So, dear readers, if you oppose Trump politically or deplore his character or policies, now you know with whom you stand spiritually. If you thought you were standing up for Christ and the Gospel, think again. Clearly many would-be Christians are no more than Satan’s little helpers. It’s hard to believe I can be in league with the principalities and powers of the spiritual universe and still be—as I thought my baptism said I was—in union with Christ. But there it is.
American civil religion is nothing new. It started long before Donald Trump ever even thought about going into politics. Though I have seldom heard the extremes of rhetoric we can observe in White’s prayer, politicians from all parties have courted the idolatry of American civil religion. Ronald Reagan was particularly adept at it but all Presidents who end speeches with the imperative “God Bless America” are buying in (at least a little) to the “Christian nation” and “shining city on a hill” mythos that undergird the belief in America as God’s chosen people. Not a few of us have attended enough worship services the week of the Fourth of July to know full well that it is hardly uncommon to see pastors and worship leaders wrapping the cross in the flag and singing in public worship heterodox hymns like “The Battle Hymn of the Republic” as well as patriotic standards like “America the Beautiful.”
But White’s prayer moves all of this to a dangerous new level. Many pundits have observed that in the Age of Trump, it is no longer enough to disagree with your political rivals. You must destroy them. The days of Tip O’Neil and Ronald Reagan having a chummy relationship after hours are over. But now the Christians who attended the Florida rally last week are being told there is another reason to destroy all those who oppose Trump: it is because they oppose Jesus, they side with dark powers and with the strategy of Hell itself.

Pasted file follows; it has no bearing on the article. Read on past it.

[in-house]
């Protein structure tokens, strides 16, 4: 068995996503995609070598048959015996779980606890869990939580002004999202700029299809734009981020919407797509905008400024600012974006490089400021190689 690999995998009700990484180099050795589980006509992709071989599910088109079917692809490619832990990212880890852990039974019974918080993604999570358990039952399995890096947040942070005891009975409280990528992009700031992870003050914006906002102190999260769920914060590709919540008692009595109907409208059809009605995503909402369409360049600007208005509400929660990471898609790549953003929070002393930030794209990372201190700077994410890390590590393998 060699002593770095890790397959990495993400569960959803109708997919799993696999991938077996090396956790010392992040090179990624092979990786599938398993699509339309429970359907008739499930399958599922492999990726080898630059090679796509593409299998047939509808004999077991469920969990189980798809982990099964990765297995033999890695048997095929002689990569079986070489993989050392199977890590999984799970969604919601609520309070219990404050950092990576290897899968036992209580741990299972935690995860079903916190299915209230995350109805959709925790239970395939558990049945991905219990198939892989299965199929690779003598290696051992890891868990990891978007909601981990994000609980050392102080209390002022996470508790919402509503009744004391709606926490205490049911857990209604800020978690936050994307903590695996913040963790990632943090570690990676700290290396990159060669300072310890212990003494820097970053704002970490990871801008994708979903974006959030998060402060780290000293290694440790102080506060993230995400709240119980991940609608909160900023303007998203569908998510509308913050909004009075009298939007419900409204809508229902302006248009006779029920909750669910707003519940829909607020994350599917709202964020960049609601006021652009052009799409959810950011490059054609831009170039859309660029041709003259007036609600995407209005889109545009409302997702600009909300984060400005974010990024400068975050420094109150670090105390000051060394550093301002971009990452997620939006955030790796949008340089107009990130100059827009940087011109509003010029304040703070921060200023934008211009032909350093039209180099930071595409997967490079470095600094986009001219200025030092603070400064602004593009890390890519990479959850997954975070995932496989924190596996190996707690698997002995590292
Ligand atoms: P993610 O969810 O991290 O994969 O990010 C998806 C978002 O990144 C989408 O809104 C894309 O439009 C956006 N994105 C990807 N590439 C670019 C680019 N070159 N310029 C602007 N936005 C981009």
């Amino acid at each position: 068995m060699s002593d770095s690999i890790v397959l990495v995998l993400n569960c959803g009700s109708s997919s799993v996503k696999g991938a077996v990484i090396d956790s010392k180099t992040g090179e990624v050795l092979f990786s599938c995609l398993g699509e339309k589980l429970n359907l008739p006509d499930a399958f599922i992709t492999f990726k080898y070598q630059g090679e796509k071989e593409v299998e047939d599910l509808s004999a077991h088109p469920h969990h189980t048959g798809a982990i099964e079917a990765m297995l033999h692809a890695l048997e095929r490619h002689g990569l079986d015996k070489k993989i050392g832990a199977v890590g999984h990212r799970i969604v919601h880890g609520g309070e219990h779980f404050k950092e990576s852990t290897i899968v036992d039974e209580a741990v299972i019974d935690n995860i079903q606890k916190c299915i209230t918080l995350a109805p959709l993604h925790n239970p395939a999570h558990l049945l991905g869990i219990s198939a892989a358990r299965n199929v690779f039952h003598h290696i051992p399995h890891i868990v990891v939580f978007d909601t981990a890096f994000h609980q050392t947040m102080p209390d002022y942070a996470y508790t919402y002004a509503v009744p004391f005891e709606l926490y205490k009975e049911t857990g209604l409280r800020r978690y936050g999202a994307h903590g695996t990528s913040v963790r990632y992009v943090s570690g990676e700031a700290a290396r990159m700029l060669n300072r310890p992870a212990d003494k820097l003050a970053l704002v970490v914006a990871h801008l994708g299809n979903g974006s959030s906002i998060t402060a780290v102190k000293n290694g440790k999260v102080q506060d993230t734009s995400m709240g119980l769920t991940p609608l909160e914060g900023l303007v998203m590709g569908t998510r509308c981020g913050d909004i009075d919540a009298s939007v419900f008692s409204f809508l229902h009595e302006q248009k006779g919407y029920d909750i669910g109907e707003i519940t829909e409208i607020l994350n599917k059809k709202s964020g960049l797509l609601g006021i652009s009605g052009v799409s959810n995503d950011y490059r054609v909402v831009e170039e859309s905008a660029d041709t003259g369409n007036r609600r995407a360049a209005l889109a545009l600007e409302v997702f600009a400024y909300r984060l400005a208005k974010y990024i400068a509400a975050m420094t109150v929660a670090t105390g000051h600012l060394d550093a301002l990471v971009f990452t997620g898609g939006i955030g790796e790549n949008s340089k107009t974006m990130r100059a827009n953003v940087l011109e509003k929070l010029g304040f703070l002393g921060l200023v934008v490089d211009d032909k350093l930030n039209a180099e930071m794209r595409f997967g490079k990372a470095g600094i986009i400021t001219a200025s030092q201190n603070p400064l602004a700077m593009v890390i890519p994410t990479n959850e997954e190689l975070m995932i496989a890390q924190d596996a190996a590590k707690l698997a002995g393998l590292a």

Now in truth, I have never heard Donald Trump say anything about himself that is akin to what Paula White claimed for him in her “prayer.” But then again, Iago-like she has been pouring such spiritual heresy and nonsense into his ears—she said before she prayed—for eighteen years now. Sooner or later such sentiments likely have a way of silting down into Trump’s already bloated ego. But whatever the President thinks about himself, that Christians are being urged to frame the world this way, to treat Trump as a stand-in for Christ himself (who, if I am not mistaken, is the usual person we associate with Psalm 2-like anointing), then we have entered perilous times of grave public heresy.
But this line of thought may explain a trend line that a few others have noted: many (but by no means all) evangelicals who voted for Trump in 2016 said they did so holding their noses. They just figured he could not be worse than that horrid Hillary. They knew of Trump’s faults and moral failings but . . . Now, however, it is increasingly clear that many of those same people see every criticism of Trump, every investigation, every allegation as wrong, perhaps even as evil. Trump has gone from a deeply flawed candidate to the man of God’s own anointing. White’s rhetoric in her prayer may be part of the reason why this shift is happening. People in 2020 won’t have to hold their noses—they will be shouting “Hallelujah” when they vote.
Nothing spiritually good is likely to come of such rhetoric, such beliefs, such biblical claims. Can we in a bi-partisan way agree to at least that much at a time when we cannot agree on much else?